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General News
Biden administration extends forbearance and foreclosure protections

Bucks County
Big developments move forward in Bucks

Chester County
Phoenixville to consider repeal of per capita tax

Delaware County
Media’s open space, parks and recreation survey closes soon

Montgomery County
Lower Merion ranked among best places to live and work from home

Philadelphia County
‘Once-in-a-generation’ anti-poverty plan sends $4.5M to community groups


News Briefs Archive January 20, 2020


General News

NAR outlines new fair housing action plan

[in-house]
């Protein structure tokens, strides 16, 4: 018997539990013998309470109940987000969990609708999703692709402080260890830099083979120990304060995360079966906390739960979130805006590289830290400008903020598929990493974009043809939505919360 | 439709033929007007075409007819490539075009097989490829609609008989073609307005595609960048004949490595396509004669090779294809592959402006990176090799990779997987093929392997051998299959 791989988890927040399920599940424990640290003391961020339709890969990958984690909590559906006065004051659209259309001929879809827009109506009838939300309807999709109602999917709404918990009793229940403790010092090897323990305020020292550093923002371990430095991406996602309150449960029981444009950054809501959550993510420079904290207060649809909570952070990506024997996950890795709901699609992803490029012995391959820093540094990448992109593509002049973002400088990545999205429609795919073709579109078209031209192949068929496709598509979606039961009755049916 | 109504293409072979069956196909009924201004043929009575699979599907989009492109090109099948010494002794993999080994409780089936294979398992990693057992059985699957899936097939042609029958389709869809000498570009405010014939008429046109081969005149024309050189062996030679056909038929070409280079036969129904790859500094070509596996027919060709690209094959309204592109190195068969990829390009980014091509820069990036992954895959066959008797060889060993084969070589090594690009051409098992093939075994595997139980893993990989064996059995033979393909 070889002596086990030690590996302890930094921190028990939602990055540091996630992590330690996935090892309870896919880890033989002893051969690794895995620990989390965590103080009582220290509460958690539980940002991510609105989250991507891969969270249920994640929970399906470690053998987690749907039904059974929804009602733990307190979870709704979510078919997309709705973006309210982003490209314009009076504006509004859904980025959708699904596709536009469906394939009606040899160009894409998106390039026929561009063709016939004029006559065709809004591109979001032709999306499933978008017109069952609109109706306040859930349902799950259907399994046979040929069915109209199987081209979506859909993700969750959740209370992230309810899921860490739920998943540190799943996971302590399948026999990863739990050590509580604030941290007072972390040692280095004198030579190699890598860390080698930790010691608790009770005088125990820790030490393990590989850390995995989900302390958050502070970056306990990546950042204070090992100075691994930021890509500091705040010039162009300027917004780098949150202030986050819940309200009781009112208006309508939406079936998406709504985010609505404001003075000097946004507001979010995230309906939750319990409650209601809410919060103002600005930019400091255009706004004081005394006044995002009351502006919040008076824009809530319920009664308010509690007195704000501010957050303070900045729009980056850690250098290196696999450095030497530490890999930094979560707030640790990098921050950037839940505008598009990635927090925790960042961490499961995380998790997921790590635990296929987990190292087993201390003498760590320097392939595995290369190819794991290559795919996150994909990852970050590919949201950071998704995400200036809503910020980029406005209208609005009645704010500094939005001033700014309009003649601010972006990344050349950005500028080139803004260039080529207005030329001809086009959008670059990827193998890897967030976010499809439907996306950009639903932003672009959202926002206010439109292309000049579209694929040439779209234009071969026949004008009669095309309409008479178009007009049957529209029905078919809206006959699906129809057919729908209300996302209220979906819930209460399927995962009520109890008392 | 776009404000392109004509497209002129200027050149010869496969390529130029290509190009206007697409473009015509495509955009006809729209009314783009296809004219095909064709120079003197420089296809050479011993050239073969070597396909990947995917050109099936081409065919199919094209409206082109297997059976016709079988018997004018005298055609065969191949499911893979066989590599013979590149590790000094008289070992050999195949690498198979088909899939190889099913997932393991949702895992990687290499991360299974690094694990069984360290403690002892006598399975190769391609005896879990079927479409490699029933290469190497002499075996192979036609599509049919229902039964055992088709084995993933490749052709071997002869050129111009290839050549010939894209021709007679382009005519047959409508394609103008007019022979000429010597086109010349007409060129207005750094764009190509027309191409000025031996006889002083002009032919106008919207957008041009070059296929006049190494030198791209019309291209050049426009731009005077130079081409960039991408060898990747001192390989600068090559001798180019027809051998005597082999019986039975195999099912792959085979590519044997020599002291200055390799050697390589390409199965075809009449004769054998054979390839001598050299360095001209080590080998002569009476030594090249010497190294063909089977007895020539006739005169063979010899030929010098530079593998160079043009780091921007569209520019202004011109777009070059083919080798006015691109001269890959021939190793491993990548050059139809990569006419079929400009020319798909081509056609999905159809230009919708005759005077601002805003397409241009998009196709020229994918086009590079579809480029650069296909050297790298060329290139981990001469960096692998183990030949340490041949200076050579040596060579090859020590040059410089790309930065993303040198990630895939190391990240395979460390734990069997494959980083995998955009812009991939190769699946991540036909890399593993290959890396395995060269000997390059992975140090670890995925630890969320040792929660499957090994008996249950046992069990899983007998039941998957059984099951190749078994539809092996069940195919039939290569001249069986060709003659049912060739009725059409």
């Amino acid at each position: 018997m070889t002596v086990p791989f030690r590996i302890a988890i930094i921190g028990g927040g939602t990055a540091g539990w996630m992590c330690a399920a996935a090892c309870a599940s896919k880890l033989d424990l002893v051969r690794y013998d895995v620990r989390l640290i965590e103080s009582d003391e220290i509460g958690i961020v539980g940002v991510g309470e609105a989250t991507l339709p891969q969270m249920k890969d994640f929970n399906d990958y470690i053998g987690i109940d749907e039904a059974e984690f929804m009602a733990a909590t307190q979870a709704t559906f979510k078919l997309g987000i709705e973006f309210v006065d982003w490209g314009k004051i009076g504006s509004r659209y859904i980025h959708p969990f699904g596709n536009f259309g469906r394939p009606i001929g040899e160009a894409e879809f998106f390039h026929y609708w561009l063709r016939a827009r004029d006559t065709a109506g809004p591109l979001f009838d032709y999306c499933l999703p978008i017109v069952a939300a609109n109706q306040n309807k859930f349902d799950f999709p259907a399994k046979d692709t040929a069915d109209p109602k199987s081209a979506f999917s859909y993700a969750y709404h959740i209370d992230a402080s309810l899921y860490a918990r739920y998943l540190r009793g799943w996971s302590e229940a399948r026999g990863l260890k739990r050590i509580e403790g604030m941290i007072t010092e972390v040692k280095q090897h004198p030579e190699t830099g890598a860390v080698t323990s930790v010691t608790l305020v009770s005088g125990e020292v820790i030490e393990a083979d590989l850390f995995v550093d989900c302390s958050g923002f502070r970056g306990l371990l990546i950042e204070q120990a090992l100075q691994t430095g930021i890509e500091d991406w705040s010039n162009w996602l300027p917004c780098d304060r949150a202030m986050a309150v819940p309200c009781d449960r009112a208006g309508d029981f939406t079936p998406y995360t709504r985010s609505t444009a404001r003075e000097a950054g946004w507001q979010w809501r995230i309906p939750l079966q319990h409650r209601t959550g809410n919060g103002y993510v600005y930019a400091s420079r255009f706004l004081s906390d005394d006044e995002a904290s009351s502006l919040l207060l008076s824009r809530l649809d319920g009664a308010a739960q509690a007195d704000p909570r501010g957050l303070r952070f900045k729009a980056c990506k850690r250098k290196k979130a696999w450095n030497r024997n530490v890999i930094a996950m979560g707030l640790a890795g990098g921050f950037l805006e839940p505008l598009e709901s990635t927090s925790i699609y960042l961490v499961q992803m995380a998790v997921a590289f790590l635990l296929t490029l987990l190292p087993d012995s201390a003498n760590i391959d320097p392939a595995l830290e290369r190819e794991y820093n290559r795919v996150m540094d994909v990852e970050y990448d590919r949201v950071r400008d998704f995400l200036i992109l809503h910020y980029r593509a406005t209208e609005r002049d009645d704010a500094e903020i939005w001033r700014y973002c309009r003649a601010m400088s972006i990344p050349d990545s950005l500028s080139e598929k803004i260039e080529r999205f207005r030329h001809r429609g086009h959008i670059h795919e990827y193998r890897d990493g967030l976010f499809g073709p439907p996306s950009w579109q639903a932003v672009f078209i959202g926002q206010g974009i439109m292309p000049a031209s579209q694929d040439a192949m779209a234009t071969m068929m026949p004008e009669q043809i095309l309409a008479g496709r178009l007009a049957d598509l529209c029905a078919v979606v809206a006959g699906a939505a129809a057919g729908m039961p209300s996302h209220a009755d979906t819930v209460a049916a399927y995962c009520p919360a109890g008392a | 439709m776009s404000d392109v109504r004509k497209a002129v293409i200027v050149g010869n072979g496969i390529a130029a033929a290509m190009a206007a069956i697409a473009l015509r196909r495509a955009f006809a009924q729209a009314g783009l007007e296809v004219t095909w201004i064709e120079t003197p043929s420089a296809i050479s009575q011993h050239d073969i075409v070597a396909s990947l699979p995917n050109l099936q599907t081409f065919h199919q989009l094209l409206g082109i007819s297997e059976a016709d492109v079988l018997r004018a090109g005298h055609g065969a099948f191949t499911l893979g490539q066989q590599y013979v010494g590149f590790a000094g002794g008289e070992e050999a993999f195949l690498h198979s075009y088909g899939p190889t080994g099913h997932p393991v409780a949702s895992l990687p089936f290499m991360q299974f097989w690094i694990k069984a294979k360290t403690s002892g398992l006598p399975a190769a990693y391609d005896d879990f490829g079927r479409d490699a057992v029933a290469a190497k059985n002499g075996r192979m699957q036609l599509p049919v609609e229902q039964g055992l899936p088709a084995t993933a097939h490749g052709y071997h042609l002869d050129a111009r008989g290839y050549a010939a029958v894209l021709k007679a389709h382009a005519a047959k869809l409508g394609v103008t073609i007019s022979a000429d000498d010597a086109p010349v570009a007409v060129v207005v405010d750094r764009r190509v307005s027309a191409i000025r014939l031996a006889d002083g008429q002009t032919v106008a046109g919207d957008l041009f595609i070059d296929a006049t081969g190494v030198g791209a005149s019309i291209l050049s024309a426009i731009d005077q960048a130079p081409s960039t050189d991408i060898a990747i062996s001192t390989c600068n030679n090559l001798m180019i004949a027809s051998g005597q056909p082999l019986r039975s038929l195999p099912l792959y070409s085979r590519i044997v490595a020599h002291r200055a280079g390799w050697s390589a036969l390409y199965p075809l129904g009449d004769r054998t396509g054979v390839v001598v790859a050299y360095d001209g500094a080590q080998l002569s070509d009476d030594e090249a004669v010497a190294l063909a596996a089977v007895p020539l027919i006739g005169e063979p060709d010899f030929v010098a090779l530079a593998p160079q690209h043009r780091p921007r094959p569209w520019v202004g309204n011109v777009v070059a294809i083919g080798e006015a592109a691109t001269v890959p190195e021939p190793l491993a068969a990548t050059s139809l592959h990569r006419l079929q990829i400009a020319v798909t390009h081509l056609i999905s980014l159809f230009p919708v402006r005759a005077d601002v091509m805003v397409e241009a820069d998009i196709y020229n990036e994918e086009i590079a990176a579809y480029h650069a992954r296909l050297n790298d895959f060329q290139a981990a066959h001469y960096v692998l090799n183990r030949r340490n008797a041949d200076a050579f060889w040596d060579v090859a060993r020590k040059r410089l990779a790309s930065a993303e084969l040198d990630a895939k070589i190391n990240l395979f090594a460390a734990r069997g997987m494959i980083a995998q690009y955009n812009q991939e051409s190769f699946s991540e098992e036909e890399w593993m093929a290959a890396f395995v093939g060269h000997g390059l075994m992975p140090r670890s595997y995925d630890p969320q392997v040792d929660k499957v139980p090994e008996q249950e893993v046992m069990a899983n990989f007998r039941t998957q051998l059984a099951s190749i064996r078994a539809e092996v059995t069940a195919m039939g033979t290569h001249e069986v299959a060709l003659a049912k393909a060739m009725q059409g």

The leadership of the National Association of Realtors® (NAR) unanimously passed a Fair Housing Action Plan called ACT — emphasizing accountability, culture change and training — in order to ensure America’s 1.4 million Realtors® are doing everything possible to protect housing rights. NAR’s director of fair housing policy is Bryan Greene, a former 29-year employee of the U.S. Department of Housing and Urban Development who oversaw enforcement of the federal Fair Housing Act. Under NAR’s new plan, the association will create minimum fair-housing training requirements and launch a public campaign reaffirming NAR’s commitment to fair housing. Read more about the new plan’s goals and commitments on the NAR website.
Source: NAR; 1/8/2020

U.S. House passes legislation to address PFAS chemical contamination